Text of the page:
get 20 to 22 minutes

shot in one day in the studio.

And of course it was always complicated
with Who because we'd got

the special effects.
We were very keen on using

chroma key, most of the world calls it

And the BBC always insists on calling it
Colour Separation Overlay, CSO.

The blue screen process, so as
you can put backgrounds in.

There was an awful lot of patience
needed for those special effects.

Because they could go
right the first time

or they could go right
not until the 46th time.

MAN: Keep going, Liz.

SLADEN: You really had to know where you
were, no messing about at rehearsals

at some point, because
once you were on the studio floor,

the special effects had to
be the first consideration.

Rehearsals, they were always fun.
They were always wonderful fun.

We didn't have to think of normal
things. We were saving the universe.

This is the Doctor,

president-elect of the
High Council of Time Lords,

keeper of the Legacy of Rassilon,

defender of the Laws of Time,

protector of Gallifrey.

I call upon you to surrender
the Hand of Omega

and return to your
customary time and place.

Ah, Doctor!

You have changed again?

We wanted to bring back the mystery.

So that's why... Because we thought
too much had been

told about the Doctor.

And also the slight danger...

In the end, you are
merely another Time Lord.

Oh, Davros,

I am far more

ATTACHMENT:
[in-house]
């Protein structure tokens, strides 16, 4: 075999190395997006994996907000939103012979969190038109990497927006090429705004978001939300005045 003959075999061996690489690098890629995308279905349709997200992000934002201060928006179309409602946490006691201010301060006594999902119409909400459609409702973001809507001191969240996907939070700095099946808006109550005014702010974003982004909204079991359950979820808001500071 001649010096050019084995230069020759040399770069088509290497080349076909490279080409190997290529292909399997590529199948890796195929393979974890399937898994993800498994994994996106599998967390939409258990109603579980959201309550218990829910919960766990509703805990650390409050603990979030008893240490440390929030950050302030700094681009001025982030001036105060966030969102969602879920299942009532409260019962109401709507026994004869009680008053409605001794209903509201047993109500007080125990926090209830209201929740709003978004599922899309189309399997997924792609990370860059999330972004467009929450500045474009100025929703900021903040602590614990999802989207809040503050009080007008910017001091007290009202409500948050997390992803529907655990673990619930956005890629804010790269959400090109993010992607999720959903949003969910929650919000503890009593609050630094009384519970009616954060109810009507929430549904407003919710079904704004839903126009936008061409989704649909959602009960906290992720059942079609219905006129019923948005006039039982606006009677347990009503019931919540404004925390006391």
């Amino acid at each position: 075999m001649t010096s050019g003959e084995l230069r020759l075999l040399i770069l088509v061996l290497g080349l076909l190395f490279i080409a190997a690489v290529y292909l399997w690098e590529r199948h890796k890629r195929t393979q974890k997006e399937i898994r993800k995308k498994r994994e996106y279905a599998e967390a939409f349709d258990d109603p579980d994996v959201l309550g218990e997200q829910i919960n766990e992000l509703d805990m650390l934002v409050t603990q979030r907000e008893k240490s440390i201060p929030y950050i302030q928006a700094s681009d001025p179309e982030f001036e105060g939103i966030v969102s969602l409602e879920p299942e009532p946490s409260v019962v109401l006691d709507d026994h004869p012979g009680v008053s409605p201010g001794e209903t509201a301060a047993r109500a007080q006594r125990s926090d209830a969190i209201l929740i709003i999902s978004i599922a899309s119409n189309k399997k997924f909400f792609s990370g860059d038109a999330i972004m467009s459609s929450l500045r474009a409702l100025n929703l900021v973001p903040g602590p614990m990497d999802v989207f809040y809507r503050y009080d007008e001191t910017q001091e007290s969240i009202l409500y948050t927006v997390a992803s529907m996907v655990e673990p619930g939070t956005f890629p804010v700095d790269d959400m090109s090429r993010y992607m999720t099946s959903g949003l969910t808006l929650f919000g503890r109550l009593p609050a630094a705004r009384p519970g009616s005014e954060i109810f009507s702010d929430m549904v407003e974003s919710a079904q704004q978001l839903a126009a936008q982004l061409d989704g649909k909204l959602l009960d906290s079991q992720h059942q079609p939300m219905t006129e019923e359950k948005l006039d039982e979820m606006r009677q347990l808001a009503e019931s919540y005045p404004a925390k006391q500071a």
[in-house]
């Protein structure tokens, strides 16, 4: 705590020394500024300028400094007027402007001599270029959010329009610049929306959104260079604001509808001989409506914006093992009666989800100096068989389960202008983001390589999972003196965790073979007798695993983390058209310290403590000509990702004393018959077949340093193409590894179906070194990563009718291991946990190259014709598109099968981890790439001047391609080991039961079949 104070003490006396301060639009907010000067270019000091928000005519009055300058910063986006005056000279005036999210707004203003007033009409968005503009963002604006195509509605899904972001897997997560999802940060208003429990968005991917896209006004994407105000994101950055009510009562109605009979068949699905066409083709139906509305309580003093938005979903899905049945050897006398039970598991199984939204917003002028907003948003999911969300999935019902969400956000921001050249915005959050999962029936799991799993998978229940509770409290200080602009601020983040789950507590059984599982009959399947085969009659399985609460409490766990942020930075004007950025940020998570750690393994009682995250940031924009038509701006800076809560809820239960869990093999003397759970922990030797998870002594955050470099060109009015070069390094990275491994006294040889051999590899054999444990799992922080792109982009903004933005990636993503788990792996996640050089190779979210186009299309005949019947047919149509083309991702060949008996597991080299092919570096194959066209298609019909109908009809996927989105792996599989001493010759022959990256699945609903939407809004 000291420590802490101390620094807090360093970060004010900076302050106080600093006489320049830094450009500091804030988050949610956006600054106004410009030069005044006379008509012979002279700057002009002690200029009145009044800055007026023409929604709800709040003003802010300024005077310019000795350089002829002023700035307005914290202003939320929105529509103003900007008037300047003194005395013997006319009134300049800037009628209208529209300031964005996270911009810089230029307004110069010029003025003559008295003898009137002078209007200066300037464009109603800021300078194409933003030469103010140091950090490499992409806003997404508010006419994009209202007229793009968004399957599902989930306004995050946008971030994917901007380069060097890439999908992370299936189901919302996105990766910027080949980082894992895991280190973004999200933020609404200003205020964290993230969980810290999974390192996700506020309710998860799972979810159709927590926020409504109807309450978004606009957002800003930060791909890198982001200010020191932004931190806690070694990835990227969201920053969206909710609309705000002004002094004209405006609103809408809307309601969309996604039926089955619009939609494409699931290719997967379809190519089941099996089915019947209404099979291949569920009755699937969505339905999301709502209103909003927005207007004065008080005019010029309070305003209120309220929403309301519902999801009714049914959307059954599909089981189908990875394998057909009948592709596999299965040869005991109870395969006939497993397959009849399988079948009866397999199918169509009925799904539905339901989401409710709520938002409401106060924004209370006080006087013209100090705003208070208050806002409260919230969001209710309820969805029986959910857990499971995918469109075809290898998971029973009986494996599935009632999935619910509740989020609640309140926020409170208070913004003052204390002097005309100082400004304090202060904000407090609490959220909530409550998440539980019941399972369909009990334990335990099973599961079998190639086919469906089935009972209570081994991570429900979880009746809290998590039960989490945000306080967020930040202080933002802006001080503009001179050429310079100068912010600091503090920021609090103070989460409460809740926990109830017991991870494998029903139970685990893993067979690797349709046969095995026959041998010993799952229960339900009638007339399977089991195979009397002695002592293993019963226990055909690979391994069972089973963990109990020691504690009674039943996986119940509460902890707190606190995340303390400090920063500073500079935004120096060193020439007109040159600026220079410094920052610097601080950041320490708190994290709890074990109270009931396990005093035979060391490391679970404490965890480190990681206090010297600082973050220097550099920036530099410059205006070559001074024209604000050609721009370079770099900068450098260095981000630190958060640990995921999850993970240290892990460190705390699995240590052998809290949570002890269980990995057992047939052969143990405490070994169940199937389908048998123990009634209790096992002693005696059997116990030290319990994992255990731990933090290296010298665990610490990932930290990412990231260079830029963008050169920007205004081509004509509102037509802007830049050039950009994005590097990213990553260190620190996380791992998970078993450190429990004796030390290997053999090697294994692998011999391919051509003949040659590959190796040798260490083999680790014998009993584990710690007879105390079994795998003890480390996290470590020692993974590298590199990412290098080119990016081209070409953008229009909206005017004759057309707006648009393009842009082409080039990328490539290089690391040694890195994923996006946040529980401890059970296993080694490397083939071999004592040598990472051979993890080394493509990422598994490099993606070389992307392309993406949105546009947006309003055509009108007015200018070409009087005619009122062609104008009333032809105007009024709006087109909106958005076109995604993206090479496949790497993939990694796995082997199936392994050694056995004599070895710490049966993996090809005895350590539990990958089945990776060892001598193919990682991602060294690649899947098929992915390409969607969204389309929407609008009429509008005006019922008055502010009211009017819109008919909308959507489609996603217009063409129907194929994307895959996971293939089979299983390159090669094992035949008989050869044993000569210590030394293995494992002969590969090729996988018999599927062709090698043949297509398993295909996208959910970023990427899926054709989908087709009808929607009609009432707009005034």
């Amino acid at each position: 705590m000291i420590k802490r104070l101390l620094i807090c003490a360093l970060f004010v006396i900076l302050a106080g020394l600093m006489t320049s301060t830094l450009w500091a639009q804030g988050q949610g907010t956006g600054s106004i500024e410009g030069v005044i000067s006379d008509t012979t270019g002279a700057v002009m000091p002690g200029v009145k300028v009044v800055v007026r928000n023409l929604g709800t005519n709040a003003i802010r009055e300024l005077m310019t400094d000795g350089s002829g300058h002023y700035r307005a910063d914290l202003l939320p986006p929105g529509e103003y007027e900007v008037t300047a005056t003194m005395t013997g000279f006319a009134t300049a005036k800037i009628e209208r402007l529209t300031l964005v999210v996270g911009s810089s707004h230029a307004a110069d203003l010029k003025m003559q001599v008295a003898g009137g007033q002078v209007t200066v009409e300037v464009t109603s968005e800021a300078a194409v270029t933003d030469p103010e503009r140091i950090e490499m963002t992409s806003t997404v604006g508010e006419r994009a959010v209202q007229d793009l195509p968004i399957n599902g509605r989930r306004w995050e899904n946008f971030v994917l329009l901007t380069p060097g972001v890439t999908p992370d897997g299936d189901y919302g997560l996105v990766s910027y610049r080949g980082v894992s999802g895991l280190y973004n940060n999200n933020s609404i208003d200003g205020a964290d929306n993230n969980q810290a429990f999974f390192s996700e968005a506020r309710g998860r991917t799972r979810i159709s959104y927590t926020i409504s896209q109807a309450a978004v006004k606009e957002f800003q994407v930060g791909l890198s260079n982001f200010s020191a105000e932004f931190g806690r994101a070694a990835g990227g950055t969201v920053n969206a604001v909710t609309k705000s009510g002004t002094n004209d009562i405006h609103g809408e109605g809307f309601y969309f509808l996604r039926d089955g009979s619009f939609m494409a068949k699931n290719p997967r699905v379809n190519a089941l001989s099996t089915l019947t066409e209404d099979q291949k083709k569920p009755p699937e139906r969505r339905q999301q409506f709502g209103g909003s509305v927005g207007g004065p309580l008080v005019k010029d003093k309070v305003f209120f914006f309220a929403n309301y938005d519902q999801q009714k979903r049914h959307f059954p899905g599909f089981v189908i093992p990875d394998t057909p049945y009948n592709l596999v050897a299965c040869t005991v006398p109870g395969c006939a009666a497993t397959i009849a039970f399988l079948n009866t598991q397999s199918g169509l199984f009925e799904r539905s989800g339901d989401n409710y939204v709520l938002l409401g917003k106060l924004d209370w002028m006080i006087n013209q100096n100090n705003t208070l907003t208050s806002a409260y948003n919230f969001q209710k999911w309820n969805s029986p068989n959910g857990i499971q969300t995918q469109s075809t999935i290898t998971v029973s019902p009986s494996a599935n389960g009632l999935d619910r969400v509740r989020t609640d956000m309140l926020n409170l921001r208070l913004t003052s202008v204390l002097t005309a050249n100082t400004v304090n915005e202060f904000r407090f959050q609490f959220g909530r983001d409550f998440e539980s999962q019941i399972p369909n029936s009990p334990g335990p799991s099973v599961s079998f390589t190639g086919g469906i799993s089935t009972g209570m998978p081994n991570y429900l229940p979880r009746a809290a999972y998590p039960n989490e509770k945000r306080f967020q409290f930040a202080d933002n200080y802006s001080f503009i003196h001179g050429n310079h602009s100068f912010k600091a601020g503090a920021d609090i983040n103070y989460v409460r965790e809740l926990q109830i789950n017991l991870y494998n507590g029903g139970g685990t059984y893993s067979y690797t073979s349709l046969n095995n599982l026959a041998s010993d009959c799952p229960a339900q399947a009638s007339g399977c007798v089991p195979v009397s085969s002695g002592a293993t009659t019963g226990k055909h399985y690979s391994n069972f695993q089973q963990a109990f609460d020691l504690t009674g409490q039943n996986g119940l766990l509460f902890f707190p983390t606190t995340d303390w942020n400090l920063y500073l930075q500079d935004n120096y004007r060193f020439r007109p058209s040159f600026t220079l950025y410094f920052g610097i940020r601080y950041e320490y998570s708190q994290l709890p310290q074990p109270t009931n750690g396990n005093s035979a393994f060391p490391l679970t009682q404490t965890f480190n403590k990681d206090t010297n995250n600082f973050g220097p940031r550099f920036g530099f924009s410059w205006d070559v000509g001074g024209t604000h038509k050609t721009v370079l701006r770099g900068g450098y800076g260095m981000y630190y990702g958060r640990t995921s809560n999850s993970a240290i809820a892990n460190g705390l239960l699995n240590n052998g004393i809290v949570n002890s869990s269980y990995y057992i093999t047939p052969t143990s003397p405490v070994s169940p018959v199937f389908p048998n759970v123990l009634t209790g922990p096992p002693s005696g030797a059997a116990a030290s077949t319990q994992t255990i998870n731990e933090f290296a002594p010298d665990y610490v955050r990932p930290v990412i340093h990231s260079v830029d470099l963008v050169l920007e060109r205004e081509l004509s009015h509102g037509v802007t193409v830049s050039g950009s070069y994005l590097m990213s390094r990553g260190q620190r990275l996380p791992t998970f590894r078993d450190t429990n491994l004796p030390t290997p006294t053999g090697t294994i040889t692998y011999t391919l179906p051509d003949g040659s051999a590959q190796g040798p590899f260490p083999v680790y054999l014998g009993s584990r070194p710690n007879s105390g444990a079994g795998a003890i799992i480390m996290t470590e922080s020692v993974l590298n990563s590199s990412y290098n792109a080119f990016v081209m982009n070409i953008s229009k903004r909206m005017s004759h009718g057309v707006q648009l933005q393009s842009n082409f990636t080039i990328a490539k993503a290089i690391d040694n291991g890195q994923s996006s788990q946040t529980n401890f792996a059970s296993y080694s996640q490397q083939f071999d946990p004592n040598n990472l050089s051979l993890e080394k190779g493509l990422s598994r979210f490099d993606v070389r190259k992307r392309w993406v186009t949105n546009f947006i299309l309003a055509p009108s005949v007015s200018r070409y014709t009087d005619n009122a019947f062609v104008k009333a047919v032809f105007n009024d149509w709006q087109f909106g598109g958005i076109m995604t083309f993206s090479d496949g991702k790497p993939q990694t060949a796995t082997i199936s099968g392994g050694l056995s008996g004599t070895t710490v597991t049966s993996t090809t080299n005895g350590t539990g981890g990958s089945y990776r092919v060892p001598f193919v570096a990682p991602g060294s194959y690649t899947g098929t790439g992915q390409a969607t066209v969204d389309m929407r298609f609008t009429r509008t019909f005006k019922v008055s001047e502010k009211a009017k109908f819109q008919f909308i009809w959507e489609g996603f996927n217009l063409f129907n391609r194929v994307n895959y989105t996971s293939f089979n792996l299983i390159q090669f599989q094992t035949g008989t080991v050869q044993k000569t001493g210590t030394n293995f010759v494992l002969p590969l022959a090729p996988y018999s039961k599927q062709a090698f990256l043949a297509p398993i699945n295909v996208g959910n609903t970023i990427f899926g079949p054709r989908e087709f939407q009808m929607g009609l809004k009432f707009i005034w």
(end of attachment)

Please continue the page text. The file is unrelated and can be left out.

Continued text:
than just another Time Lord.

And I wanted to bring back the anger
of the first Doctor, he was a crabby

old man when he arrived.
And I thought that was rather good.

But I wanted to mix them
all up and make this cake.

We all have a universe
of our own terrors to face.

I face mine on my own terms.

But don't you want to
know what happened here?


You've learned something
you didn't recognise when you were 13.

Like what?

The nature of the horror
that you sensed here.

That's alien.

Ace's character was very different,
as far as I was concerned,

from any other companion
that had gone before.

When I first read the script I thought,
"This is a bit different.

"She doesn't scream and
she's got a Cockney accent

"and she's a bit street cred and tough."

There. You should be able to
get up and walk about now.

Cheers, Professor.

McCOY: The thing about being a Time
Lord is when I was being a Time Lord,

we were never given enough time.

Time was always the
thing that you really wanted.

That was the luxury that we begged for.
We didn't want more money,

we wanted more time.
Just to get in the can.

And we used to regularly...
We'd come towards the end of the story,

at the end of the shoot,
we'd be in the studio.

And it would become panic.
"We've got to get this in in one."

"No, no. We want it in in half!"

Hang on, Ace!

It was a frantic day.

And we'd been really rushing because
we had to get the tank done in this day.

And I rushed over to the water tank

and kind of got in it

Had a quick test The visual
effects guys were up on the fop,

pumping water in over my head.

"Doctor, look out."
Then the Doctor comes in, all right?

McCOY: And I was running up
and banging on this...

I mean, she's screaming
and all this stuff.

Suddenly I realised
that the glass was bulging.

And I just felt under my hands this

A crack.


McCOY: Shit, get her out!
WOMAN: Get her out of there.

McCOY: Move back, the water will...
MAN 2: Everybody get back.

MAN 1: Move back!
MAN 2: Get the pump in!

But it was actually Sylvester
who saved my life because

nobody really realised what
was happening and he shouted,

"Get her out of there!"
And they reached down and grabbed me.

That was the only time
I've ever been heroic in my life.

Except when I was acting. (CHUCKLES)

Some people call it acting.

What am I doing? I've got to stop.

- We've got to go!
- We can't go.